The following is published in full from a company-wide email sent out on June 3, 2020.
The senseless killing of George Floyd, on the heels of the killings of Ahmaud Arbery and Breonna Taylor, is the latest in a long and dark series of racial injustices principally committed by white people against black people. These represent a subset of social injustices that never should have been and must not continue to be. As a society, we have continued to tolerate–even enable–the scourge of systemic racism and other forms of discrimination in ways that are shameful and abhorrent. Though we can see injustice all around us, many of us never experience it. But together with a legacy of economic disparity fundamentally borne by the black American community, unequal access to healthcare and education, and a global pandemic also disproportionately levied at the same, it remains clear that despite the many social strides we have made as a country over the past century, equality in its several forms remains conspicuously absent.
Many of us are trying to make sense both of these senseless murders–that’s what they are on their most fundamental level–and associated police brutality, by continuing to ask “why is this happening?” as though it were some great mystery. They happen because we passively sit by and let them happen. They happen because we allow discrimination to rear its ugly head on the basis of factors that have no place informing how we should treat one another–with love, kindness, dignity, and respect. They happen because we allow our biases–rooted so deeply that we scarcely appreciate or recognize them–to assert control over our assessments, judgments, and, ultimately, actions. But mostly, they happen because we placate ourselves by idly and ignorantly believing that we aren’t part of the problem or that someone else will present the solution, instead content with inaction and passivity, satisfied in asserting “I don’t see color.” Black lives matter. Right now. Or at least they should if we, as a society, hadn’t so plainly behaved as though they do not.
We’re struck by the notion that we live in communities made better because of our differences and diversity, and that we’re all generally watched over by good and brave police officers who have sworn to serve and protect us. By and large, this system works cohesively, as it should and must. But then, it also sometimes does not, and when it fails us, we persist a tragic truth that, as a society, we do not actually believe and behave in a manner suggestive that all lives actually matter, equally. As Marc Harrison from Intermountain recently asserted, “free speech, fair policing, and peaceful protests are all part of the American way of life…Violence against police officers or protesters, for any reason, has no place in our communities.” And so the issue of social injustice–of racial injustice right now–requires action by each of us. We need to start doing instead of simply talking. We must take collective action or this will not change. And even our little company of nearly 200–as small as we may be–can spark a change through our collective example. And so, we’re calling on each of us now to do just that.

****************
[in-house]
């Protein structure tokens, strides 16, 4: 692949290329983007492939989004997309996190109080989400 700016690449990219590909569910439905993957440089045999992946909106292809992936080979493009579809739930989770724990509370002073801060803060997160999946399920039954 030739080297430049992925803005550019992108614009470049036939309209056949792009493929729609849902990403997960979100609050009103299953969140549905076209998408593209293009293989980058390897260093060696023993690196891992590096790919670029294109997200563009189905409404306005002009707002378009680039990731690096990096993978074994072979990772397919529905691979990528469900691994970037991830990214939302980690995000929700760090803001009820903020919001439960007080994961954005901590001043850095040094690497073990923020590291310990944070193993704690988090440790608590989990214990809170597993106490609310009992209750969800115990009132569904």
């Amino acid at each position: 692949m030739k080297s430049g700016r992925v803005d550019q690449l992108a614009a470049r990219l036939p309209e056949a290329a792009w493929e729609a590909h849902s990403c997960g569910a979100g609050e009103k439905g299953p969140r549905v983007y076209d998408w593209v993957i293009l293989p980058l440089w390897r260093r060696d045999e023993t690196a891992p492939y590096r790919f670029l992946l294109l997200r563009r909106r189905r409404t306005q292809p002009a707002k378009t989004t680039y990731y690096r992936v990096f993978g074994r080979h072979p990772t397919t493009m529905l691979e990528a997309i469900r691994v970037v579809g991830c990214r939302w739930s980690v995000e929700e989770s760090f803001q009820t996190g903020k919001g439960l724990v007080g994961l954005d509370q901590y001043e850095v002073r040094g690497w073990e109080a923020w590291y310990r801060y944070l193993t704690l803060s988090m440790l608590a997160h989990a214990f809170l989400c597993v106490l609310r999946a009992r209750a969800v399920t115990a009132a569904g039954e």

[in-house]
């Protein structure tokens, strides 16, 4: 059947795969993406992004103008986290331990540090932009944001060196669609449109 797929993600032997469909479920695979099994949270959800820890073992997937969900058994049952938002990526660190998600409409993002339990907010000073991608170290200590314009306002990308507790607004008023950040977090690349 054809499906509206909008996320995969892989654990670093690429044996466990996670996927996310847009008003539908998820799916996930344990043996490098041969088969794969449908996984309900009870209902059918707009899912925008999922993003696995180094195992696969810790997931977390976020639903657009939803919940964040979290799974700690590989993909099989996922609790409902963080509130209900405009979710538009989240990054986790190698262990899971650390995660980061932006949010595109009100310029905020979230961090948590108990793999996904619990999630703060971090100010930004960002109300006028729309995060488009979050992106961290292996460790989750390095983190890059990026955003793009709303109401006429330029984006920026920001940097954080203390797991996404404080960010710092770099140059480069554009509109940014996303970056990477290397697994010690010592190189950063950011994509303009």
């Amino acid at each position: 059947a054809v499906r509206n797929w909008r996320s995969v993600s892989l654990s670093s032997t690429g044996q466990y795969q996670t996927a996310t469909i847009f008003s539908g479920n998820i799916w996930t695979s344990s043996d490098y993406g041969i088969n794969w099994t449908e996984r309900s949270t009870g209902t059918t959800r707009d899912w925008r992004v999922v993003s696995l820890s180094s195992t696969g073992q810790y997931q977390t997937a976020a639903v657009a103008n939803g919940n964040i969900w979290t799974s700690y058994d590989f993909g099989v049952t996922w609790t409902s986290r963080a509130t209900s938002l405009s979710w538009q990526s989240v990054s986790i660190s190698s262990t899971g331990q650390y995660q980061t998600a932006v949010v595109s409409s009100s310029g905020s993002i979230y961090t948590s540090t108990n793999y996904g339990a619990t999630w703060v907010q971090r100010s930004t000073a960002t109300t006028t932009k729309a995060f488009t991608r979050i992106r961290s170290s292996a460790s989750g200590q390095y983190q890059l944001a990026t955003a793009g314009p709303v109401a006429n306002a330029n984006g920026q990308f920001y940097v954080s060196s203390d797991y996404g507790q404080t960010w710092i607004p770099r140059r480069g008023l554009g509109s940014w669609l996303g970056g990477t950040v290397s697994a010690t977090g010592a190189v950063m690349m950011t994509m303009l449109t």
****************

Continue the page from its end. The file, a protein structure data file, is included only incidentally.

It has taken us some time to reconcile the several conflicting feelings we’re feeling–sorrow, guilt, confusion, frustration, and visceral anger. We also know that we are cis hetero white males of extraordinary privilege who can’t even remotely begin to contemplate what it’s like to live in fear all. the. time. or to be perennially judged on the basis of our skin color (or marital choice, sexual identity, gender, or age). We did not want to simply pen a message with pretty superlatives and superficiality that both condemns racism and discrimination in all of its forms–though we vehemently do–and then DO NOTHING to actually change any of the problems we currently face. So we’ve spent the past several days thinking deeply and speaking with many of you and others–those who are materially more affected by these problems–so that we could LISTEN, EMPATHIZE, and LEARN. We’re writing to you now at what we hope and believe will mark an inflection point for Collective and society as a whole as we do our part to solve the problems that do not have a place in 2020 and beyond. We don’t have all of the answers about how we can use our resources, voice, and actions to be part of the solution. And we don’t purport to tell each of you what to do. But, together, we do speak for Collective. These are our shared thoughts and feelings, and this is the direction that we, as an organization, will lead.